The difference between ice and heat and when to use each for painful conditions in Parkville/Baltimore
October 24, 2016
Using ice or heat as a means to alleviate pain is a simple and effective home remedy that’s been used for ages. Today, it’s commonly recommended throughout the world for these very same reasons and remains useful for mild to moderate pain in many situations, but there’s still some confusion regarding their use. So we’d like to clear the air and break down when each one should be used for painful conditions in Parkville/Baltimore.
Patients commonly ask us whether it’s better to use ice (cryotherapy) or heat (thermotherapy) to help reduce their pain. To understand which option is best in each case, we first need to explain what happens during an injury.
When an injury occurs—let’s use an ankle sprain for this example—the soft tissue in the ankle becomes damaged and tiny blood vessels (capillaries) are broken. This leads to blood leaking into nearby tissues, and the excess blood eventually causes the main signs of inflammation in the ankle: swelling, redness, heat, pain and tenderness. Pain can also persist after the inflammation reduces and can occur from other causes as well, and each of these situations requires a different approach.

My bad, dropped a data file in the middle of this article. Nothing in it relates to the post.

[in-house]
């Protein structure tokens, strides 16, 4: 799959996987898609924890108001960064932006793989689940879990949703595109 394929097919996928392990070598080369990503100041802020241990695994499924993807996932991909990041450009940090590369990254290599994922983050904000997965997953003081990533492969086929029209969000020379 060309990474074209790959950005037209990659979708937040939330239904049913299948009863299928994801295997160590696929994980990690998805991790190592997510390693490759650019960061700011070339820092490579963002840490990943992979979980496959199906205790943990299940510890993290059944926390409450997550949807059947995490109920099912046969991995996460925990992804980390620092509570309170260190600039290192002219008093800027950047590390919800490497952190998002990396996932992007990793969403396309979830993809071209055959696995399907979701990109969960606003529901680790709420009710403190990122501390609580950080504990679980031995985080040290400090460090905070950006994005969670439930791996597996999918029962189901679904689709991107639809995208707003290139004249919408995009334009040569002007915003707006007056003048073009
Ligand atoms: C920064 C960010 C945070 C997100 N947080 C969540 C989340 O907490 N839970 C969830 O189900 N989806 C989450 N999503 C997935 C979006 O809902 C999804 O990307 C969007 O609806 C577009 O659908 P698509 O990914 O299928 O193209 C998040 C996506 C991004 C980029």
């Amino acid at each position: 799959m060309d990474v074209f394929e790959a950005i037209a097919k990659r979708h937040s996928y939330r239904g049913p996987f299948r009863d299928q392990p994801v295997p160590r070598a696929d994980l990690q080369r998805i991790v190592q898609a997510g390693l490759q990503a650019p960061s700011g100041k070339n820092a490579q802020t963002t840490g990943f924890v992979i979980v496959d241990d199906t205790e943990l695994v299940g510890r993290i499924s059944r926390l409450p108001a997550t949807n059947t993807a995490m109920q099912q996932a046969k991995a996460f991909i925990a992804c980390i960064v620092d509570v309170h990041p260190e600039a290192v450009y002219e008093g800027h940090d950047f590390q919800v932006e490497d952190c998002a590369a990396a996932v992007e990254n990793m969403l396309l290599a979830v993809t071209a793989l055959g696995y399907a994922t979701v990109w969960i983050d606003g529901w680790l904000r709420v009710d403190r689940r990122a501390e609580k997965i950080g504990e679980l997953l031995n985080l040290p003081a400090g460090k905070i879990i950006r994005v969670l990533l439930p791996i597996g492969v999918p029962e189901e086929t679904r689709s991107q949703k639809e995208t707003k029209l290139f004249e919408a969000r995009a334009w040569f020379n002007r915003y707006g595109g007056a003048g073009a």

Below, our physical therapists offer these explanations to help you determine whether to use ice or heat for your painful conditions in Parkville/Baltimore:
Ice: applying ice constricts (shrinks) blood vessels, which numbs pain, relieves inflammation and limits bruising
- Ice should primarily be used for injuries or any other time in which inflammation is present, since it will help prevent further leakage of blood
- This includes strains, sprains and any other injuries that are less than six weeks old (acute), as well as flare-ups of gout
- Best to use within the RICE protocol: Rest- minimize movement of the injured body part; Ice- apply ice for 15-20 minutes, 4-6 times a day for the first 48 hours; Compression- apply light pressure to the affected body part; Elevation- raise body part to reduce pressure from blood and tissue
- Always cover the ice and use ice packs, frozen food or gel packs if needed
Heat: increases blood flow, which relaxes tight muscles and relieves aching joints
- Use heat for pain lasting longer than six weeks (chronic) or sore joints, including conditions like arthritis and back or neck pain
- Do not use for acute injuries, which can make it worse, or if you have diabetes or peripheral vascular disease
- The temperature should be warm, rather than hot; try using heating pads, heating wraps, steamed towels, warm baths and paraffin wax (use caution)
- Apply for 15-20 min. (or longer if advised) 3x/day for suggested duration
Also keep in mind that headaches are one exception that both ice and heat can help treat in different ways. If you’re still not certain whether ice or heat is best for one of your painful conditions in Parkville/Baltimore, contact CAM Physical Therapy and Wellness Services, in Laurel, Hyattsville, Glenn Dale/Bowie and Parkville/Baltimore, MD at 301-853-0093 to schedule an appointment today, or click here for more information on ice and heat.